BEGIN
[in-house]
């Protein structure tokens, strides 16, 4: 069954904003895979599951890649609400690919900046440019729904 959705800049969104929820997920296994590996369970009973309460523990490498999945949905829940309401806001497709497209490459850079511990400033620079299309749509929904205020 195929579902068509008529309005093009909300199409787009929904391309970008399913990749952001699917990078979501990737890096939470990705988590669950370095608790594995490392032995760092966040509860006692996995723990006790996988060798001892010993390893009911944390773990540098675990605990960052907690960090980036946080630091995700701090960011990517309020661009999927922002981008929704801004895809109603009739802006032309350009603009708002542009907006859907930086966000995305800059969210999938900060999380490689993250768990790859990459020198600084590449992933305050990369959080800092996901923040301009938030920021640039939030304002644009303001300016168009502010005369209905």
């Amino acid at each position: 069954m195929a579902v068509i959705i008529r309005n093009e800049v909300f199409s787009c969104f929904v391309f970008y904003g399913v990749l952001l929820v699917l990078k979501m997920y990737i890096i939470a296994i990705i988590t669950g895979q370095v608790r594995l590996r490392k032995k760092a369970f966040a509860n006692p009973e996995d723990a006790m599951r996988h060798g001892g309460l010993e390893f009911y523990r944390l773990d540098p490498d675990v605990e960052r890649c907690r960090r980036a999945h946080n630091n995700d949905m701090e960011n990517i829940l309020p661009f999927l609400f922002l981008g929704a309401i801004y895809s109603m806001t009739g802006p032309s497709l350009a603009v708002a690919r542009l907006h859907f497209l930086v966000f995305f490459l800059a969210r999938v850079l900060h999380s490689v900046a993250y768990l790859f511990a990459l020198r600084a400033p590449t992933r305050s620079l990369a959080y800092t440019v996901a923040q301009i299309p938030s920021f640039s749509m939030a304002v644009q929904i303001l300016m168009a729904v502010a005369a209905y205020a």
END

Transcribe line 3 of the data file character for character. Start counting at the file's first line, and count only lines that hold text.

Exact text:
């Amino acid at each position: 069954m195929a579902v068509i959705i008529r309005n093009e800049v909300f199409s787009c969104f929904v391309f970008y904003g399913v990749l952001l929820v699917l990078k979501m997920y990737i890096i939470a296994i990705i988590t669950g895979q370095v608790r594995l590996r490392k032995k760092a369970f966040a509860n006692p009973e996995d723990a006790m599951r996988h060798g001892g309460l010993e390893f009911y523990r944390l773990d540098p490498d675990v605990e960052r890649c907690r960090r980036a999945h946080n630091n995700d949905m701090e960011n990517i829940l309020p661009f999927l609400f922002l981008g929704a309401i801004y895809s109603m806001t009739g802006p032309s497709l350009a603009v708002a690919r542009l907006h859907f497209l930086v966000f995305f490459l800059a969210r999938v850079l900060h999380s490689v900046a993250y768990l790859f511990a990459l020198r600084a400033p590449t992933r305050s620079l990369a959080y800092t440019v996901a923040q301009i299309p938030s920021f640039s749509m939030a304002v644009q929904i303001l300016m168009a729904v502010a005369a209905y205020a």